Looking at unit test example, we see that the queryForList() method takes the name of the statement we want to run. OK. Easy enough. But where does SQLMap get the "SelectAll" statement? Some systems try to generate SQL statements for you, but SQLMap specializes in data mapping, not code generation. It's our job (or the job of our database administrator) to craft the SQL or provide a stored procedure. We then describe the statement in an XML element, like the one shown the following where we use XML elements to map a database statement to an application object.

<?xml version="1.0" encoding="utf-8" ?>
    <select id="SelectAll" resultClass="Person">
            per_id as ID,
            per_first_name as FirstName,
            per_last_name as LastName,
            per_birth_date as BirthDate,
            per_weight_kg as WeightInKilograms,
            per_height_m as HeightInMeters

The SQLMap mapping documents can hold several sets of related elements, like those shown in the unit test case example. We can also have as many mapping documents as we need to help organize our code. Additionally, having multiple mapping documents is handy when several developers are working on the project at once.

So, the framework gets the SQL code for the query from the mapping, and plugs it into a prepared statement. But, how does SQLMap know where to find the table's datasource?

Surprise! More XML! You can define a configuration file for each datasource your application uses. The following code shows a configuration file named "sqlmap.config" for our SQLite database.

<?xml version="1.0" encoding="UTF-8" ?>
    <provider class="TAdodbProvider">
        <datasource driver="sqlite" host="Data/test.db" />
        <sqlMap resource="Data/person.xml"/>

The <provider> specifies the database provider class, in this case TAdodbProvider using the Adodb library. The <datasource> tag specifies the database connection details. In this case, for an SQLite database, we just need the driver name, and the host that points to the actual SQLite database file.

The last part of the configuration file ("sqlMaps") is where we list our mapping documents, like the one shown back in the previous code sample. We can list as many documents as we need here, and they will all be read when the configuration is parsed.

OK, so how does the configuration get parsed?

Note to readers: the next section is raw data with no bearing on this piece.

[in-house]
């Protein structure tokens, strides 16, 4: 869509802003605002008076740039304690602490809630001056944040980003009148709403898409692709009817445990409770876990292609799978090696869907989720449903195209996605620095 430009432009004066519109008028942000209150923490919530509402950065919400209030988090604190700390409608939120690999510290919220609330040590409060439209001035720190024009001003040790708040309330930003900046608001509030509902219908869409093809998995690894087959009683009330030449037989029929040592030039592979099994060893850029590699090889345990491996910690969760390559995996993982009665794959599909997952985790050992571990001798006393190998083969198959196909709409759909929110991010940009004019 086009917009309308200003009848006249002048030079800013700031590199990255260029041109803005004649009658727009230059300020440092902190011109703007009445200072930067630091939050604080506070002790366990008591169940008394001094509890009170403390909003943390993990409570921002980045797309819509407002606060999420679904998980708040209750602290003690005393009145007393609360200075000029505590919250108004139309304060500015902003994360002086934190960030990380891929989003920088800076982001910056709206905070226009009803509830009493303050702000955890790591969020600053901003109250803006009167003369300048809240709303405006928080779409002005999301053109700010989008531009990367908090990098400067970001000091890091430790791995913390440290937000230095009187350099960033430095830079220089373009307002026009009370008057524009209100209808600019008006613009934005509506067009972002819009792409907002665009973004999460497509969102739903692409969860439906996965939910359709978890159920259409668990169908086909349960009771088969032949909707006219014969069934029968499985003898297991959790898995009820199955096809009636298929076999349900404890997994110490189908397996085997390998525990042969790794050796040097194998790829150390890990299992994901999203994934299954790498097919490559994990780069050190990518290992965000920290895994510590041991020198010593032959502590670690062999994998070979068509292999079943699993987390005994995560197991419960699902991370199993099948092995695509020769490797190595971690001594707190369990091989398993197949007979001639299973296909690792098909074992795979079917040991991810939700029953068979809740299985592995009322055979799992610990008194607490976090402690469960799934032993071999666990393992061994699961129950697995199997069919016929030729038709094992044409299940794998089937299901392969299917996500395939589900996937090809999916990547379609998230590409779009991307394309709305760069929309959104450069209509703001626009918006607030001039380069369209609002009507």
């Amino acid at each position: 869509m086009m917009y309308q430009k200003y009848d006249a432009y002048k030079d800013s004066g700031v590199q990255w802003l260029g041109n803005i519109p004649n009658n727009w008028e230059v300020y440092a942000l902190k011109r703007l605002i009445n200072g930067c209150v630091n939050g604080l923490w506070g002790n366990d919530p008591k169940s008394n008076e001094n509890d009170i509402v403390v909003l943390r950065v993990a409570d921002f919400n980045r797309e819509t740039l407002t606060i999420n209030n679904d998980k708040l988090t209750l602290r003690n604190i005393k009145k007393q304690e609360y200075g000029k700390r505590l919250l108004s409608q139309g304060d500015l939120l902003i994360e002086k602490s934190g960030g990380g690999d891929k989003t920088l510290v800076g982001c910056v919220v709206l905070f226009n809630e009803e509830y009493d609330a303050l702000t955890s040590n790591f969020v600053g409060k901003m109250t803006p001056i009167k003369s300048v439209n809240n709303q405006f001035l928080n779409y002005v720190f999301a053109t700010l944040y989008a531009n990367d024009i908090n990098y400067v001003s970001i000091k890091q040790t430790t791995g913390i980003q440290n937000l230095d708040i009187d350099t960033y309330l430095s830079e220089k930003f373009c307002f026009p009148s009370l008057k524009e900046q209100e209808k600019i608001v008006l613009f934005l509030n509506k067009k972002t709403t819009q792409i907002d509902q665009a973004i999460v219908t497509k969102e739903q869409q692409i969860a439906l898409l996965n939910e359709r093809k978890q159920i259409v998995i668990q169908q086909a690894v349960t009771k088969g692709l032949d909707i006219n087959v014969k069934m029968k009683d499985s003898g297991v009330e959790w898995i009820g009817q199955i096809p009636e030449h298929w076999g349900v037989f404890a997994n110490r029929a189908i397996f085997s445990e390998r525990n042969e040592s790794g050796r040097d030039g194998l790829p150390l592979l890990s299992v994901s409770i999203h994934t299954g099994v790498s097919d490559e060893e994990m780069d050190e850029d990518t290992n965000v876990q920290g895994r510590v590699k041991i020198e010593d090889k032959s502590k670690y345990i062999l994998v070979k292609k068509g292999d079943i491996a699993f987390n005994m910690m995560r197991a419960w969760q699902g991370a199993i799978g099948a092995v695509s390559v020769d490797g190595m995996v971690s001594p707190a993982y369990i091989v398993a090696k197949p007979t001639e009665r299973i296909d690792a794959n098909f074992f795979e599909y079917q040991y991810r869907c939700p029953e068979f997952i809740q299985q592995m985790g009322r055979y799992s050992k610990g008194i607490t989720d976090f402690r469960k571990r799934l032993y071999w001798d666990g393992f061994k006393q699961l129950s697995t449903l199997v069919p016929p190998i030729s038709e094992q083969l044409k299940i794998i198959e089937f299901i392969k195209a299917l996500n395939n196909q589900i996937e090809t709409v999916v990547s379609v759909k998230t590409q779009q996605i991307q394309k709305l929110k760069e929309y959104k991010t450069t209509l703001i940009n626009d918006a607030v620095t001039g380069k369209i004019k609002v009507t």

Look back at the unit test case example. The heart of the code is the call to the "TMapper" object (under the remark "try it"). The TMapper object is a singleton that handles the instantiation and configuration of an SQLMap TSqlMapper object, which provides a facade to the SQLMap DataMapper framework API.

The first time that the TMapper is called, it reads in the sqlmap.config file and associated mapping documents to create an instance of the TSqlMapper class. On subsequent calls, it reuses the TSqlMapper object so that the configuration is not re-read.

The framework comes bundled with a default TMapper class for you to use immediately to get access to the SQLMap client TSqlMapper object. If you want to use a different name other than sqlmap.config at the default location for the configuration file, or need to use more than one database and have one TSqlMapper per database, you can also write your own class to mimic the role of the Mapper class view by copying and modifying the standard version.

Tip: You can also call TMapper::configure('/path/to/your/sqlmap.config') to configure the TMapper for a specific configuration file.

If we put this all together into a solution, we can "green bar" our test. At this point you should have the following files.

Data/person.xml             % Mapping file.
Data/test.db                % SQLite database file.

Models/Person.php           % Person class file.

Tests/PersonTest.php        % Unit test case for Person mapping.

run_tests.php               % Unit test entry point.
sqlmap.config               % SQLMap configuration file.

Run the tests by pointing your browser URL to the "run_tests.php" server file.

Figure 2: Green Bar!